SZE MA-CH’IEN (136-85 B.C.) wrote that Lao-tzu was born of the Li family of Ch’ujen Village, Li County, K’u Province, Ch’u State. His proper name was Err, his official name was Poh-yang, his posthumous title was Yueh-tan. He held the position of custodian of the secret archives of the State of Cheu.
Confucius went to Cheu to consult Laotzu about certain ceremonials; Laotzu told him: "The bones of these sages, concerning whom you inquire, have long since decayed, only their teachings remain. If a superior man is understood by his age, he rises to honor, but not being understood, his name is like a vagrant seed blown about by the wind. I have heard it said that a good merchant conceals his treasures, as though his warehouses were empty. The sage of highest worth assumes a countenance and outward mien as though he were stupid. Put aside your haughty airs, your many needs, affected robes and exaggerated importance. These add no real value to your person. That is my advice to you, and it is all I have to offer."
Confucius departed and when he later described to his students his visit to Laotzu, he said: "I understand about the habits of birds, how they can fly; how fish can swim; and animals run. For the running we can make snares, for the swimming we can make nets, for the flying we can make arrows. But for the dragon, I cannot know how he ascends on the winds and clouds to heaven. I have just seen Laotzu. Can it be said, he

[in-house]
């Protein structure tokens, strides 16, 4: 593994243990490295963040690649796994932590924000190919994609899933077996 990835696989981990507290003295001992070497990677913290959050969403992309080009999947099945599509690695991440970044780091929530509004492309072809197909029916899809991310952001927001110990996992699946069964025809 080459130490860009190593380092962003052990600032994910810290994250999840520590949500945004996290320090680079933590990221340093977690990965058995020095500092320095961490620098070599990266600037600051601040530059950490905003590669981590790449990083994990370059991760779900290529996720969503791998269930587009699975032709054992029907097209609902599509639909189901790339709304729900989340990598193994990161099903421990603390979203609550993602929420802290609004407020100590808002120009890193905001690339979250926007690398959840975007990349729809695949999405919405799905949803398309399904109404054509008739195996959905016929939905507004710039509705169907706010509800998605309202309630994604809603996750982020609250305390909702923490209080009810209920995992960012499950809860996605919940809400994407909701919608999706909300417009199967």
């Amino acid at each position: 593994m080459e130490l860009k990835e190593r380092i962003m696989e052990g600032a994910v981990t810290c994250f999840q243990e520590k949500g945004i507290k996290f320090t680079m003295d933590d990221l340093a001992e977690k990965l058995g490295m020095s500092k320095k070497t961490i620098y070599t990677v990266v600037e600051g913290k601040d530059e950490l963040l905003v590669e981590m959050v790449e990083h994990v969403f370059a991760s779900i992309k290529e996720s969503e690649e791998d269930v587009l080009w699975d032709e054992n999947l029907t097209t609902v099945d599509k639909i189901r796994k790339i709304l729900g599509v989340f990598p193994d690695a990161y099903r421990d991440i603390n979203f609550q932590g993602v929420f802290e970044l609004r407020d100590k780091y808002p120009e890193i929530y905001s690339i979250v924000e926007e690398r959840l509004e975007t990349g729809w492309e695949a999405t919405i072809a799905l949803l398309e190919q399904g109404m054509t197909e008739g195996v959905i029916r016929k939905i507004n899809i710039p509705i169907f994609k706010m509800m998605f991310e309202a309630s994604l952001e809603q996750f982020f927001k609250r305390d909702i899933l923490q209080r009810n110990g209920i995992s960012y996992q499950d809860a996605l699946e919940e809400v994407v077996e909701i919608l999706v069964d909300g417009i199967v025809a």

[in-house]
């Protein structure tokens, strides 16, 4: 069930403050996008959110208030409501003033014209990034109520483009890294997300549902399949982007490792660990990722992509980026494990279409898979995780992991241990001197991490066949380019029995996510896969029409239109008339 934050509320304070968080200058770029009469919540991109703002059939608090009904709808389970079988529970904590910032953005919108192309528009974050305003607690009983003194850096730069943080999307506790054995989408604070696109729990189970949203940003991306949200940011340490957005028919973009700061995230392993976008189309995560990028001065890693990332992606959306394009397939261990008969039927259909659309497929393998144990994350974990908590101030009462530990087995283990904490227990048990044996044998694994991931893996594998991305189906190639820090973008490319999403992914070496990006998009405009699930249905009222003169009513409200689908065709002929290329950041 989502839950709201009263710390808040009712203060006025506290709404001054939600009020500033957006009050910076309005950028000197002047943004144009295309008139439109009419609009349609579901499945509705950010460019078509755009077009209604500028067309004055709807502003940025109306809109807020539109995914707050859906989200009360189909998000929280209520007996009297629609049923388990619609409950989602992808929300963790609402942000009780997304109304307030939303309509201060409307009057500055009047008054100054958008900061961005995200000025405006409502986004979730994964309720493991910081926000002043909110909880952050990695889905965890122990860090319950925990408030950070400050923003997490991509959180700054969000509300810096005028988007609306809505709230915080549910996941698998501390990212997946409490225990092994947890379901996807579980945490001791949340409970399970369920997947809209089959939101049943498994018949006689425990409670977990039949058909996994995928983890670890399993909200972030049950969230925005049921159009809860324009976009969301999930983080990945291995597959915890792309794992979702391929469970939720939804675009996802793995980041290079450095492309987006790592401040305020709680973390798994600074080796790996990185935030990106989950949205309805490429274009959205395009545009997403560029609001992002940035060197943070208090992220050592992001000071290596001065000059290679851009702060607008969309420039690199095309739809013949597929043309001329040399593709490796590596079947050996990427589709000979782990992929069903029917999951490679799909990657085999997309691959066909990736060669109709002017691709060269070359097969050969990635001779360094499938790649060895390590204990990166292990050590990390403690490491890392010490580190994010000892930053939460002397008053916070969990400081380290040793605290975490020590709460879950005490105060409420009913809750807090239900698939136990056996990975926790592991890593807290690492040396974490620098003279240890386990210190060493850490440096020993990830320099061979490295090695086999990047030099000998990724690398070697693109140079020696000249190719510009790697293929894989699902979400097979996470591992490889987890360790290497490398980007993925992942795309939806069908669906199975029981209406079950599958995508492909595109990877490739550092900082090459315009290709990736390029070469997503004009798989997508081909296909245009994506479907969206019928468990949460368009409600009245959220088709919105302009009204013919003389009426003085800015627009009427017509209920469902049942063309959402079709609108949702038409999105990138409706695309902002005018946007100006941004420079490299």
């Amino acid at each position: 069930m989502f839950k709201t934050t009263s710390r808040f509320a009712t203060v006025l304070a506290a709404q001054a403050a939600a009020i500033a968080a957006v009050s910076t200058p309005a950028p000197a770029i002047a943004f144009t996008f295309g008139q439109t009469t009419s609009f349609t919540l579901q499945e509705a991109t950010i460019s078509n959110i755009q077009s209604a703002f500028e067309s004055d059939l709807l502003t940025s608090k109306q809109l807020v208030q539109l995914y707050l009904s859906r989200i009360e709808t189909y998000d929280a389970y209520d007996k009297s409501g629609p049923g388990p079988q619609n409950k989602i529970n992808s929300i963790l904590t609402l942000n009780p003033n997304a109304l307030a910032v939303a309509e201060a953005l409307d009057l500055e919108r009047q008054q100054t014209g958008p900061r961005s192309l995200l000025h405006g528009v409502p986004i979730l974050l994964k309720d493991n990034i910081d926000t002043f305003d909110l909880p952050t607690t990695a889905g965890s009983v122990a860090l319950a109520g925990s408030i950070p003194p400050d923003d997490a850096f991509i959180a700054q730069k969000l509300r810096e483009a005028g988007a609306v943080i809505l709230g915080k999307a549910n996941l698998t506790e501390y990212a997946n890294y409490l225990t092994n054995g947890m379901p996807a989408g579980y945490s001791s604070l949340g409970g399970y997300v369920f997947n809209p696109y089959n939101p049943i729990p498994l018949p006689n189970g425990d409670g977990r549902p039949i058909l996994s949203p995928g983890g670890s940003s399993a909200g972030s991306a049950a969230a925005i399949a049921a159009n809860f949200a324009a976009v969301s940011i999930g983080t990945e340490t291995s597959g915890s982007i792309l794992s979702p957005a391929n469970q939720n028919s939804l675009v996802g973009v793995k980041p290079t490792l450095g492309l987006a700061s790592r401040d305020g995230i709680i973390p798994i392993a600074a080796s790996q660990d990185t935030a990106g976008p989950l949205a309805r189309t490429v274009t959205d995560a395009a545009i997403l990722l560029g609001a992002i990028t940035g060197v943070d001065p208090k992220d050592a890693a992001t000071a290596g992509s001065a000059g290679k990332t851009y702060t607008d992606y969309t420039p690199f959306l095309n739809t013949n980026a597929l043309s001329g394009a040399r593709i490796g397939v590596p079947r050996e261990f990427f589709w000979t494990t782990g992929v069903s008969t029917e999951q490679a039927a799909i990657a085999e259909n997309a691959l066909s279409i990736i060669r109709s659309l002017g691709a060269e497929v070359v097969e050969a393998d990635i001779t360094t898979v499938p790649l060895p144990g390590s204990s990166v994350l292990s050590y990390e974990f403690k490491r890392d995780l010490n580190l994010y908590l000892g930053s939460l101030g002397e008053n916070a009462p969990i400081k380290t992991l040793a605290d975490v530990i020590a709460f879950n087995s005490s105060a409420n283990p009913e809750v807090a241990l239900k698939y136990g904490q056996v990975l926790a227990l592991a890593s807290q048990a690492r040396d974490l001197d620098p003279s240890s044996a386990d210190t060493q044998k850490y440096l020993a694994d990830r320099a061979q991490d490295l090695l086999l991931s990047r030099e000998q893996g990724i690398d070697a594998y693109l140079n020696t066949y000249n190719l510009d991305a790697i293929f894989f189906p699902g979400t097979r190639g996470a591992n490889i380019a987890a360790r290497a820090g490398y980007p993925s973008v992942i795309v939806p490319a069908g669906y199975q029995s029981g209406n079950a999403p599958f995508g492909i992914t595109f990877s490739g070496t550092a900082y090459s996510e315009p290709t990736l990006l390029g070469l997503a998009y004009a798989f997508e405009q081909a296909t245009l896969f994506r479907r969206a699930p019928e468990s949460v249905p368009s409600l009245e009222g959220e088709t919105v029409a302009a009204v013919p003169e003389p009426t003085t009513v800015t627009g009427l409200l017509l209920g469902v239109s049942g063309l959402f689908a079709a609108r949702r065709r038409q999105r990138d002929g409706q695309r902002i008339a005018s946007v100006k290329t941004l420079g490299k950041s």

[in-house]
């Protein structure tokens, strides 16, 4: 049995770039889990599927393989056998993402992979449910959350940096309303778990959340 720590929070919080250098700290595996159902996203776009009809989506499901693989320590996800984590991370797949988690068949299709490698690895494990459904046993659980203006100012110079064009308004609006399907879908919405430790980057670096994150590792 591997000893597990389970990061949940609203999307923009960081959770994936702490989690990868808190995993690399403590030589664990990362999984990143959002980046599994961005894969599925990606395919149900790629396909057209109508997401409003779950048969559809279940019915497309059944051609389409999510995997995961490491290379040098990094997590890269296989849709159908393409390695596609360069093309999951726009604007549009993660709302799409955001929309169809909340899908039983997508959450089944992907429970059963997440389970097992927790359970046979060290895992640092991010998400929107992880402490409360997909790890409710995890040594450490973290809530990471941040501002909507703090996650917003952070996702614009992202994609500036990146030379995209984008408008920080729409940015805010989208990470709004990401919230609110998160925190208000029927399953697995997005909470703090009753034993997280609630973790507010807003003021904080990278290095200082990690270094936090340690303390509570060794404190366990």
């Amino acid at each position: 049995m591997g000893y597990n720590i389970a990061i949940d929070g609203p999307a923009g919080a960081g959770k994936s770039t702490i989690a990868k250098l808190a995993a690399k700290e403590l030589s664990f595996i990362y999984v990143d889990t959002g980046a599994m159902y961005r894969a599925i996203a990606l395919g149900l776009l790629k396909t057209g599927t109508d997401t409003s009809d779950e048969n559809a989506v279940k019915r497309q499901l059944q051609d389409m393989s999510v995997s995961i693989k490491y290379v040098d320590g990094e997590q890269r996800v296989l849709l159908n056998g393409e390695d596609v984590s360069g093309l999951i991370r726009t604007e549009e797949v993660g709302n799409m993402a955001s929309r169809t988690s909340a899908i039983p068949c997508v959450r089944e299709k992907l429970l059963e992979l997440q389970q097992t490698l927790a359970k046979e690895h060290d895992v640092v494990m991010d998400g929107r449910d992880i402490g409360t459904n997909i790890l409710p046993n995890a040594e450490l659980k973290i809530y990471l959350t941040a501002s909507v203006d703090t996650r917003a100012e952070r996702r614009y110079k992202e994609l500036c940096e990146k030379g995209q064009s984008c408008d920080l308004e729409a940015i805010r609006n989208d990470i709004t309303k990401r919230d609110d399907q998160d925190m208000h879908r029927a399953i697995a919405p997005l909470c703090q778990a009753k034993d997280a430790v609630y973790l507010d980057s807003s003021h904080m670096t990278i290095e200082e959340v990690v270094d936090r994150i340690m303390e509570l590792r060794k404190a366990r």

is as difficult to understand as the dragon? He teaches the vitality of Tao. His doctrine appears to lead one to aspire after self-effacement and obscurity."
Laotzu lived in Cheu for a long time; he prophesied the decay of that state and in consequence was obliged to depart, and went to the frontier. The officer at the border post was Yin-hi, who said to Laotzu, "If you are going to leave us, will you not write a book by which we may remember you?" Thereupon Laotzu wrote a book of sonnets in two parts, comprising in all about five thousand characters. In this book he discussed his conception of the Vitality of the Tao. He left this book with the soldier, and departed, no one knows whither.